A bull market for high-yield bank loans is giving commercial bankers a chance to do something they've been itching to do since digging themselves out of the last crisis: lower their standards. Amid investors' soaring demand for a portion of the bank loan business, experts report that credit quality is slipping, covenants are loosening, and prepayment penalties, for savvy issuers, are history.
In the past five years, the syndicated bank loan market has come of age. Volume in the first half of 1997 was a record $509 billion, 28 percent ahead of the pace in 1996, when total loan volume was $888 billion, according to Loan Pricing Corp./Gold Sheets, which tracks the bank loan market. No longer chiefly a means to refinance existing debt, syndicated borrowing is catching on in mergers and acquisitions, often as bridge loans until a company taps public equity or bond markets.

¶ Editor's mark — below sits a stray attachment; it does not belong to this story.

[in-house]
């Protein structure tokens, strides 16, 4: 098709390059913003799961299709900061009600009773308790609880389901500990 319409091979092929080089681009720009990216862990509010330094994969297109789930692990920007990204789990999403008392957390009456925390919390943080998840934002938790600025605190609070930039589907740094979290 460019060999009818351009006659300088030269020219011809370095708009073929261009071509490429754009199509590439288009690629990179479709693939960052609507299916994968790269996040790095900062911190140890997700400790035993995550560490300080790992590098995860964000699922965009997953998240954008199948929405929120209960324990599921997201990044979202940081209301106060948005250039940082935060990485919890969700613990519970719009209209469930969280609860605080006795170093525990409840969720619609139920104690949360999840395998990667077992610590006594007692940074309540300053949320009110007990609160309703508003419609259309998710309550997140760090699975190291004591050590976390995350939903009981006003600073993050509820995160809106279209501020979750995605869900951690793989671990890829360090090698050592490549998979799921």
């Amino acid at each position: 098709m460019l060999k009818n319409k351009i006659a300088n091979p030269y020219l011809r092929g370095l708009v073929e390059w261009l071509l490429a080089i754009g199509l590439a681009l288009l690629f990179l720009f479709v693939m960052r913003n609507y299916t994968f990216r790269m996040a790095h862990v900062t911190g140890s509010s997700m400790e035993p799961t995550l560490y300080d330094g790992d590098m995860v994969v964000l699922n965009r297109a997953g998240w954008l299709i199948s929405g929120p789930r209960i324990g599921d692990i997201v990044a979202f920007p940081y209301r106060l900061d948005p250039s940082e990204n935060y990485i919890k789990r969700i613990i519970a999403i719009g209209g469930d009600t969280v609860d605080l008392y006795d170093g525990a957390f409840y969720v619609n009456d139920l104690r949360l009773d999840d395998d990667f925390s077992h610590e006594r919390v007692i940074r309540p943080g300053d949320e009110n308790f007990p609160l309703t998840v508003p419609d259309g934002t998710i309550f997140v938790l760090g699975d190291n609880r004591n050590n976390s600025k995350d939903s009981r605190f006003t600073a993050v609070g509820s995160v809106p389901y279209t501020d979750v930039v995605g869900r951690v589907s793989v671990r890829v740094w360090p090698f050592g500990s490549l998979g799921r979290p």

Meantime, credit quality is in an accelerating decline. Typical non-investment-grade syndicated loans in 1992 featured interest rates in excess of 275 basis points over LIBOR. The benchmark earlier this year was 225 basis points, and, moreover, covenants governing fixed costs and debt ratios are weaker.
"In pricing, terms, and flexibility to corporate issuers, I think the bank credit market is at an all-time low--or high-- depending on your perspective," complains Joe Thomas, manager of corporate finance at Wachovia Capital Markets, in Atlanta. "That's good news for corporate issuers and not necessarily for corporate lenders." Wachovia alone has originated syndicated deals worth $20 billion in just 24 months.
WILD AND WOOLLY
Thanks to a wild and woolly syndicated market, bankers can afford to loosen up lending requirements. Effectively, their loans are unlisted securities, and investors are gobbling them up. Buyers tend to be other banks and institutional investors, such as mutual funds, drawn to long maturities and hefty returns. It's lucrative for banks that collect a fee for processing the loans but bear as little of the risk as they want to.